that said, the first time i saw it, i was reminded of a sketch on "goodness gracious me" when meera syal is on a tour of england for the first time and is telling her friends back in "india" about this backward place called surrey, where she didn't think the natives had ever seen a brown face before.
[User Picture]
Date:October 30th, 2006 09:32 am (UTC)


coming back to comment on this because I've been reminded about my comedy snobbery.

I found bits and pieces of LB funny the first time, but I don't think I watched any of the second or third series, on the grounds, that, uh, bored now.
Without wanting to be too much of a snob...oh, hey, who am I kidding; lowest common denominator.
What proved 'popular' with LB was the vomiting and the catchprases. that's what got plastered onto lunchboxes, that's what people bought as the ring tones for their phones, that's what got made into the 'comedy' cookie jars that make a noise when you open them. LCD.

Just thinking this because I went to see michell and webb last night, and came away with kinda mixed feelings. These guys can honestly make me laugh until I have to pee - until my ribs are sore and I actually want it to stop - but they only really managed it once this show. They moved from radio to TV, and all of a sudden, there was the LCD. There were sketches repeated ad nauseum apparently purely because they have "catchphrases".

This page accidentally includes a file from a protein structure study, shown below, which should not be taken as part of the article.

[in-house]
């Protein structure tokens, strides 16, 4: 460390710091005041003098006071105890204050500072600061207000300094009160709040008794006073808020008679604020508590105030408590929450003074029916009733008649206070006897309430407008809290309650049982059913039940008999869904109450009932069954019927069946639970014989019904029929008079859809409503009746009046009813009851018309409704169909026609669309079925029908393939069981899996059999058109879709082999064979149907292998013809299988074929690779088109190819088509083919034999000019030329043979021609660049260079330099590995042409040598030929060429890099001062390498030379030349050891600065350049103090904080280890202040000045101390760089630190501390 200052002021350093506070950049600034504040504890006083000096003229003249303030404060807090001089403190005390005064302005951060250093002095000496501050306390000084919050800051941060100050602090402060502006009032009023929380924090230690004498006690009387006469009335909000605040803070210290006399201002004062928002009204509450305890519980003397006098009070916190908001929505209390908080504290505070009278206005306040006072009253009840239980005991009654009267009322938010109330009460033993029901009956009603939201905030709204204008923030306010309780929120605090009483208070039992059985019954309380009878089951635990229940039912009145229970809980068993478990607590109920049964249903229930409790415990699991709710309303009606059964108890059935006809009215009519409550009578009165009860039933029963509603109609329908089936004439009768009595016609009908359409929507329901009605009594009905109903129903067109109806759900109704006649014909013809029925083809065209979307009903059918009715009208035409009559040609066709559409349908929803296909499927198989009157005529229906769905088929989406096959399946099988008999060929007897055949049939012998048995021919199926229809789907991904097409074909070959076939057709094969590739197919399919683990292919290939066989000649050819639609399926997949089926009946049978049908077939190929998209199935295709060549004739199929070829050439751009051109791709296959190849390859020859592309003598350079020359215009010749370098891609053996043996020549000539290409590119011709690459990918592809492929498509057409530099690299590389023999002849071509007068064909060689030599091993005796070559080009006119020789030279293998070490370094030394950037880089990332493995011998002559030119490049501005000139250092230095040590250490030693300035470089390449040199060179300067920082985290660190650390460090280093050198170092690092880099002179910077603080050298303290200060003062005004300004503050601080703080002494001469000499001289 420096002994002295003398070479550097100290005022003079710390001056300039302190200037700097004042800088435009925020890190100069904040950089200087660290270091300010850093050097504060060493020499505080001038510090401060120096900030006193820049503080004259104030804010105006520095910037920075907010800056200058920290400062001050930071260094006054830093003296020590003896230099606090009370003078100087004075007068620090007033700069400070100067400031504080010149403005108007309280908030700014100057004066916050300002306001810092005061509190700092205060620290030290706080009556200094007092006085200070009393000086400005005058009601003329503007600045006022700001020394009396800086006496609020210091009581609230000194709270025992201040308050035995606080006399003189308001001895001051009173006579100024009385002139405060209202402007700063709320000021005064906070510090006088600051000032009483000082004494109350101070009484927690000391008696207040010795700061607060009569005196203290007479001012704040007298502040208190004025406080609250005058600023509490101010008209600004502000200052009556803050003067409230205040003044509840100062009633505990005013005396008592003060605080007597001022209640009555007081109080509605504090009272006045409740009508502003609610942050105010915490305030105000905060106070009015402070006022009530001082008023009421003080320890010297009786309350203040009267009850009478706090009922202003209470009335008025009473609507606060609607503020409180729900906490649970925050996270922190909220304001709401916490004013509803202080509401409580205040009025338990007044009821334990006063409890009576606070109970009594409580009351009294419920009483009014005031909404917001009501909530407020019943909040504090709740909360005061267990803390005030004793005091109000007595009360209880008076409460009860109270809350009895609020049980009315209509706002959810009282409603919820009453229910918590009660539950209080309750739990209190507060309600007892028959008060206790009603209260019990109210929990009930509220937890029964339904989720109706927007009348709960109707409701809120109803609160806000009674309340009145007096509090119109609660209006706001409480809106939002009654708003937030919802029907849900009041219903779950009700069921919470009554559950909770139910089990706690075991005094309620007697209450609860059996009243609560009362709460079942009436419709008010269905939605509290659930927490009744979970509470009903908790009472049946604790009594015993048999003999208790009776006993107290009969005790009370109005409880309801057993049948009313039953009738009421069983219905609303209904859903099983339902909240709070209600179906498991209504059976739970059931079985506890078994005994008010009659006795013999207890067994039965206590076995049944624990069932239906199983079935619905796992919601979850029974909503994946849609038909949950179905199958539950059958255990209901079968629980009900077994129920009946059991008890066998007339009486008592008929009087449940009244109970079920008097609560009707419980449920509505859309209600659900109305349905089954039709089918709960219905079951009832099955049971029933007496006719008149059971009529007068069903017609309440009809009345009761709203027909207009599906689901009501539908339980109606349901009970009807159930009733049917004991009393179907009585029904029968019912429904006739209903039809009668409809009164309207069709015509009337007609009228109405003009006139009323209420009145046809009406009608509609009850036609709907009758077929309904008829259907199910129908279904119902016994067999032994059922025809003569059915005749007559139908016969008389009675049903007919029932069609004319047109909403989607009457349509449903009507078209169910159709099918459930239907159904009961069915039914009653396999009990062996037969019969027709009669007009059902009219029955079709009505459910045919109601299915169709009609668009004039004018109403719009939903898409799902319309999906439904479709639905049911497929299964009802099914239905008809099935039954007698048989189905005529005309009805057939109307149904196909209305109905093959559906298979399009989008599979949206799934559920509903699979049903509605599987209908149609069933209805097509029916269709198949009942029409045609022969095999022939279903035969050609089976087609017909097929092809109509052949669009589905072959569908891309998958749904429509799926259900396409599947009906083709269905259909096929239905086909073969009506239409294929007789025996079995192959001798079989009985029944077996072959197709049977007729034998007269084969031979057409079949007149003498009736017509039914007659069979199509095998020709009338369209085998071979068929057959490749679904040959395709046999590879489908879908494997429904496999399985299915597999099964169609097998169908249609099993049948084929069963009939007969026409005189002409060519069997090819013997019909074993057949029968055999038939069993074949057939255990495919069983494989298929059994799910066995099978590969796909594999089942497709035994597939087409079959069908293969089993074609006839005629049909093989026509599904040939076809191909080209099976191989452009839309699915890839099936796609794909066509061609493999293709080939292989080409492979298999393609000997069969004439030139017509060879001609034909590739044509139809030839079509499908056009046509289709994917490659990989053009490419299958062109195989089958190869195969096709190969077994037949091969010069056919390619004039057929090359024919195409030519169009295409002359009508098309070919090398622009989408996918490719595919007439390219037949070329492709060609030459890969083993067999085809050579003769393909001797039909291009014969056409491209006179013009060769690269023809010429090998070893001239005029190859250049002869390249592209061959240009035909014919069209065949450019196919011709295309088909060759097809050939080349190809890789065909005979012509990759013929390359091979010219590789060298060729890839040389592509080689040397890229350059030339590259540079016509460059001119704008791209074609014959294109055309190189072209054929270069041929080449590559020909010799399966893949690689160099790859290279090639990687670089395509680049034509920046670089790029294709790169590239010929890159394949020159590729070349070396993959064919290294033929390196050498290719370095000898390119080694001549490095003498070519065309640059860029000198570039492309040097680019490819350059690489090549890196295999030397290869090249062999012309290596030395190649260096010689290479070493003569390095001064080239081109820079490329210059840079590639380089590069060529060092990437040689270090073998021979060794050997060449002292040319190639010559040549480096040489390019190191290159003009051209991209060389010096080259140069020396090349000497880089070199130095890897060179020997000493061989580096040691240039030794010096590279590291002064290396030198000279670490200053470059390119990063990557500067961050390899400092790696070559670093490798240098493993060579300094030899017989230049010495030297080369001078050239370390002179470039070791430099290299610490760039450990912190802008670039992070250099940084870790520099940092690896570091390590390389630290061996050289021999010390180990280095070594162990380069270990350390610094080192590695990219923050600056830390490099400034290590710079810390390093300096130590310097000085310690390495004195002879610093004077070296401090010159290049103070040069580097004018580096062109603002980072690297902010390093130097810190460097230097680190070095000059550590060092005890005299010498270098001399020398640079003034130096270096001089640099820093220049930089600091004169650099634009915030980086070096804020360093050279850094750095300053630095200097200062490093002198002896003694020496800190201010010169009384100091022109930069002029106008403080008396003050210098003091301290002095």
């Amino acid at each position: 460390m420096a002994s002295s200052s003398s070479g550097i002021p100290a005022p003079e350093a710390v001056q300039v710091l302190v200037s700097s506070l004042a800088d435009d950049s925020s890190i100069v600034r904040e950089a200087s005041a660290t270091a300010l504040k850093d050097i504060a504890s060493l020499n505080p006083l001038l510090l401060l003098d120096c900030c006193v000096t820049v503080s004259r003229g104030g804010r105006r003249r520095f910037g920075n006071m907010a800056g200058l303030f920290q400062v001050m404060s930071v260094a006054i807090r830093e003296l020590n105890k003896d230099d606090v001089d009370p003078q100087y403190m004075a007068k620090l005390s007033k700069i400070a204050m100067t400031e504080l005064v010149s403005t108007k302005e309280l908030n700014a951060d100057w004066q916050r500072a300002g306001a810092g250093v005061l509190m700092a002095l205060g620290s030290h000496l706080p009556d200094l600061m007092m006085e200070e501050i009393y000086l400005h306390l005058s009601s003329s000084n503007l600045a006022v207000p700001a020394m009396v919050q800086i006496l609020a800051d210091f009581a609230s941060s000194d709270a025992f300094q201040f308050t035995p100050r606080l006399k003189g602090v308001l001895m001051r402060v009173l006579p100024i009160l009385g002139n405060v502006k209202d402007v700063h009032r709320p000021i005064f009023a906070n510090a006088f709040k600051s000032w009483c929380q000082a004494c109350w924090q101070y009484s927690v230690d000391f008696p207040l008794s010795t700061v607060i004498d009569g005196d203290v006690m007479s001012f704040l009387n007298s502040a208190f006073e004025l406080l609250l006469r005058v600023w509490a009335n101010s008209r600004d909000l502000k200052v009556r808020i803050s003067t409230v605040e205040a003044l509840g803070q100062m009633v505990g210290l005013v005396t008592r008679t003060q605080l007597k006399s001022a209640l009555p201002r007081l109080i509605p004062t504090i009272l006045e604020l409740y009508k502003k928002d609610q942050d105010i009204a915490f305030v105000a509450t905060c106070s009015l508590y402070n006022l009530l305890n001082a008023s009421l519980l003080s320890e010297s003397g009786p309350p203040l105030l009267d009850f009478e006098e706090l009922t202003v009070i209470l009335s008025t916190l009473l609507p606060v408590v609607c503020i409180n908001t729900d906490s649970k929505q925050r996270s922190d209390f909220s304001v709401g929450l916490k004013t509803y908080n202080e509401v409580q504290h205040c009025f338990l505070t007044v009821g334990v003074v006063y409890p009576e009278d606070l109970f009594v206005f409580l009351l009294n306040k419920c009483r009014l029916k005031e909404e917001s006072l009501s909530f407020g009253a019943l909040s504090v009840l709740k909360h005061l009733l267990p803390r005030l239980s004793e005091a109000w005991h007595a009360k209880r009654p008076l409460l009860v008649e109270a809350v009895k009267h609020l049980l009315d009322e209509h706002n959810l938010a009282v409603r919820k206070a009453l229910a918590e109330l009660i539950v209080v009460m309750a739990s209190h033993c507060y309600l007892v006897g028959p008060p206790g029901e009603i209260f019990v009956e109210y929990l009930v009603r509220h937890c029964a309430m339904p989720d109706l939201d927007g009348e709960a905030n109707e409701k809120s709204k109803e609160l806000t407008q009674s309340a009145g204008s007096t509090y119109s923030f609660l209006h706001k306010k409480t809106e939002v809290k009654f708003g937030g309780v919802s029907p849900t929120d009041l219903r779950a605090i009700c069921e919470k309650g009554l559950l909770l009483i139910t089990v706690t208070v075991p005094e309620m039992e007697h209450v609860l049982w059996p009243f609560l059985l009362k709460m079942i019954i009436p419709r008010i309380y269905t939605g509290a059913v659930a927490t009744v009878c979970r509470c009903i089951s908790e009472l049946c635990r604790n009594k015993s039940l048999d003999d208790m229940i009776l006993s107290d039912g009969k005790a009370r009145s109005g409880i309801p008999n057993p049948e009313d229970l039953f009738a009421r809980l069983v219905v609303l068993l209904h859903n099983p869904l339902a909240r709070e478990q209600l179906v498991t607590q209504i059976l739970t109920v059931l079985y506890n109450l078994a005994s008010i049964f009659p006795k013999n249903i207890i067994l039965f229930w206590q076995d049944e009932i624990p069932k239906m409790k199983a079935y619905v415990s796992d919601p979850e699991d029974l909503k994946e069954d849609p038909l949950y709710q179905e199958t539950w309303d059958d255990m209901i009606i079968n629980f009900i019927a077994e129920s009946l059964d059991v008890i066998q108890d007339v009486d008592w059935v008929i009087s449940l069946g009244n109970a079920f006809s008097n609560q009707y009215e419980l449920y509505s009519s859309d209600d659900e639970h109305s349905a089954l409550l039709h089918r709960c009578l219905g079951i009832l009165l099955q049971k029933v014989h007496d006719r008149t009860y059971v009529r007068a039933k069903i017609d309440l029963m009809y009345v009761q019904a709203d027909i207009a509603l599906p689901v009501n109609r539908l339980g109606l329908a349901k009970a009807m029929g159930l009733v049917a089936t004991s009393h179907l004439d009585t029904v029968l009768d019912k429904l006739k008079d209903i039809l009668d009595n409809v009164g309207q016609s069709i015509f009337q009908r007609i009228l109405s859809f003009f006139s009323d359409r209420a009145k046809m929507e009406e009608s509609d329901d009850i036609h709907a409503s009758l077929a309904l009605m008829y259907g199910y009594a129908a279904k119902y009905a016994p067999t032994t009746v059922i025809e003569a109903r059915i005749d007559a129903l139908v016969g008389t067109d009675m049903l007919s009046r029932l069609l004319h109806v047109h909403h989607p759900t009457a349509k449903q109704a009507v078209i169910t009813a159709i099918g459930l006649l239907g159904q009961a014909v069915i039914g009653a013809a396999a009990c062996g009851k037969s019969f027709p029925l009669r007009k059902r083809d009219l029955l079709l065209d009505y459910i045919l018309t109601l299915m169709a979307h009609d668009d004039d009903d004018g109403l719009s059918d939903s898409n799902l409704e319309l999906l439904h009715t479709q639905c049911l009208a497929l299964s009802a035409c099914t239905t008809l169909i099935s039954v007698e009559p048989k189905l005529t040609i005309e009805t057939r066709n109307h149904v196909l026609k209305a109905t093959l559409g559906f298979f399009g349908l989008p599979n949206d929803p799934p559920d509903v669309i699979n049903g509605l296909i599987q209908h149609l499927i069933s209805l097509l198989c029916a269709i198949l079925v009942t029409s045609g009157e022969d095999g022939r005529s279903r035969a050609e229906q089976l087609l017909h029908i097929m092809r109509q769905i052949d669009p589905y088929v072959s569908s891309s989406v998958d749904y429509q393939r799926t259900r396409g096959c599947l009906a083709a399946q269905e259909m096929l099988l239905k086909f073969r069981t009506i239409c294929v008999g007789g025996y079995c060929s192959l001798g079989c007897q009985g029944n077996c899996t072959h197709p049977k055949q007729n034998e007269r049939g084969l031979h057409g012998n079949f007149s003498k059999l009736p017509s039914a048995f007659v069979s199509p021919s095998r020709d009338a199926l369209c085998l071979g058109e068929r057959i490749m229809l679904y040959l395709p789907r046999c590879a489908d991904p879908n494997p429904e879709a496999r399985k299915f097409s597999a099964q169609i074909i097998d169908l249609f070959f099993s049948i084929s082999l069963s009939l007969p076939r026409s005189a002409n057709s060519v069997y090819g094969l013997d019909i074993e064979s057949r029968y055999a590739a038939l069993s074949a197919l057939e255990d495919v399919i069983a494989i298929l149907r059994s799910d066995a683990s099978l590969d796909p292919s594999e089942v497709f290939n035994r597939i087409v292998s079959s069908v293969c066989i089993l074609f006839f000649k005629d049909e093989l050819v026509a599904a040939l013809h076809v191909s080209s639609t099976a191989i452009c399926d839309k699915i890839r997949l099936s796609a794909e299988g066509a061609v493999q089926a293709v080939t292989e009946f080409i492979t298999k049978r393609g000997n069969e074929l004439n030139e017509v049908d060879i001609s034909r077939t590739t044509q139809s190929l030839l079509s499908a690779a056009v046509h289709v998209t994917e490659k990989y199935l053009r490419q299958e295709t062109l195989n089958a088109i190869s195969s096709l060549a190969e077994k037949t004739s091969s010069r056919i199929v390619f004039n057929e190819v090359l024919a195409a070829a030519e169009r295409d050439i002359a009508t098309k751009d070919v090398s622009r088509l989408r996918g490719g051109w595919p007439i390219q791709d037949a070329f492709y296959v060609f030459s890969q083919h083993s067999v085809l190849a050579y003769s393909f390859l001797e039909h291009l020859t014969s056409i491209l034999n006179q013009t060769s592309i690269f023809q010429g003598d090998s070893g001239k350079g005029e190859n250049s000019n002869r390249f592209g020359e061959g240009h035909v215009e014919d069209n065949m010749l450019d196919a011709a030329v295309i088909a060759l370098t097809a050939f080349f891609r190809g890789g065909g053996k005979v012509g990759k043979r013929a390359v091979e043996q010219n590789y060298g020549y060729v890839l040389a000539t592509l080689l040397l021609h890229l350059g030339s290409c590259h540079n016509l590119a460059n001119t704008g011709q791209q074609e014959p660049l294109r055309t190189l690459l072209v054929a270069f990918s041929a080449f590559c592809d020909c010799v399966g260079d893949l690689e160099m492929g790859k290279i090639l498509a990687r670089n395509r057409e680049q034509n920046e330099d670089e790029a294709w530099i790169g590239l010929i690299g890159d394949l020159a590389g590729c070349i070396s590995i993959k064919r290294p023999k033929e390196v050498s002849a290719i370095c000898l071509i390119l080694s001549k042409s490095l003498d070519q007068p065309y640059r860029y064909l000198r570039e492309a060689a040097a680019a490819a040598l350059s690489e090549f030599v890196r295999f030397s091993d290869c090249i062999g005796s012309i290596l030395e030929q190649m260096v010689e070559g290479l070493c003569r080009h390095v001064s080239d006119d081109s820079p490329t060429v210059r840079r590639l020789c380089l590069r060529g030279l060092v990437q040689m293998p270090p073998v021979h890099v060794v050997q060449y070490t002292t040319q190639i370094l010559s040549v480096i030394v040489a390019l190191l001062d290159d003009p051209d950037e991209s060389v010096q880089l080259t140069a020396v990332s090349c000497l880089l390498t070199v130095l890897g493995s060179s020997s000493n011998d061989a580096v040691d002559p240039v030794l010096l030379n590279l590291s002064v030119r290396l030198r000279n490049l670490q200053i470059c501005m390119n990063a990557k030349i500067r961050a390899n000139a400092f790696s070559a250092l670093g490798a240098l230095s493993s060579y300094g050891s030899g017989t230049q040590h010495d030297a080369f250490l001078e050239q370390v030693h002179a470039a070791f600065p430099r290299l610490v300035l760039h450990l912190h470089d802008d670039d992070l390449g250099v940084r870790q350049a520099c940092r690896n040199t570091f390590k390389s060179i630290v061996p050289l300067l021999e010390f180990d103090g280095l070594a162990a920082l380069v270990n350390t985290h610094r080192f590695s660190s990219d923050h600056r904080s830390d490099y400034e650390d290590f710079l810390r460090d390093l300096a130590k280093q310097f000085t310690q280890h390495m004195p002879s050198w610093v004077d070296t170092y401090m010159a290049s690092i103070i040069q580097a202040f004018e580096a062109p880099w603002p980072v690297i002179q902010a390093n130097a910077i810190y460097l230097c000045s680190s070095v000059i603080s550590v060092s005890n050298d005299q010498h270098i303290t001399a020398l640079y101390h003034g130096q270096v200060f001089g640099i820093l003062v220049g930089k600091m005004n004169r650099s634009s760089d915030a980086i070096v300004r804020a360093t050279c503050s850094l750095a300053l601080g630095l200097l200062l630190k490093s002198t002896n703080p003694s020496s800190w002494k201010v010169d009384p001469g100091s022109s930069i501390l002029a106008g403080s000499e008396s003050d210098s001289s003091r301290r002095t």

I noticed a real divide in the audience too; the couple sat next to Ben and I laughed almost exactly at all the things we didn't laugh at, and were in stony silence at everything that had us peeing with laughter. Swearwords and catchphrases made them squeal, while the slightly more complex sketches left them actually whispering to each other "I don't get it."

The story arc of the sketch show was held together by the two extras, who would "sneak" on stage during costume changes, and try to show us cringeworthy extracts from their own double act, getting increasingly pissed off at being given less and less time, and having a poorer and poorer audience reaction. Most of their act involved repeating catchphrases, which, obviously, without the sketches were utterly meaningless - it was a really, really clever jab at the sort of comedy they've ended up making.
Yet, in the interval, I overhear two guys having a conversation:
"...but those other two are shit. What are they doing in the show?"
"Yeah, I've never heard of them. what's all that 'reverse haddock' stuff?"
"They're really ruining it. they're shit."

It made me want to scream.